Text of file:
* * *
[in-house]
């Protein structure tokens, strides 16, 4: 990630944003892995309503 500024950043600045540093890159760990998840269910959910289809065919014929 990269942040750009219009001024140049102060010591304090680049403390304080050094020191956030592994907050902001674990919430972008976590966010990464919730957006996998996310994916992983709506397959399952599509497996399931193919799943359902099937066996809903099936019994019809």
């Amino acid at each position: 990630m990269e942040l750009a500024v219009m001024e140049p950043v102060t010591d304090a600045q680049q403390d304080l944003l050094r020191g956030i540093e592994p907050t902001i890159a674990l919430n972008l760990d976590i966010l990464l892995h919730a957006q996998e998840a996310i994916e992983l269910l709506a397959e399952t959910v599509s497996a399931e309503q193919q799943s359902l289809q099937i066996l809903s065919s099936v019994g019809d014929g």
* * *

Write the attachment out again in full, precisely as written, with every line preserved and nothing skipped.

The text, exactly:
[in-house]
């Protein structure tokens, strides 16, 4: 990630944003892995309503 500024950043600045540093890159760990998840269910959910289809065919014929 990269942040750009219009001024140049102060010591304090680049403390304080050094020191956030592994907050902001674990919430972008976590966010990464919730957006996998996310994916992983709506397959399952599509497996399931193919799943359902099937066996809903099936019994019809």
């Amino acid at each position: 990630m990269e942040l750009a500024v219009m001024e140049p950043v102060t010591d304090a600045q680049q403390d304080l944003l050094r020191g956030i540093e592994p907050t902001i890159a674990l919430n972008l760990d976590i966010l990464l892995h919730a957006q996998e998840a996310i994916e992983l269910l709506a397959e399952t959910v599509s497996a399931e309503q193919q799943s359902l289809q099937i066996l809903s065919s099936v019994g019809d014929g």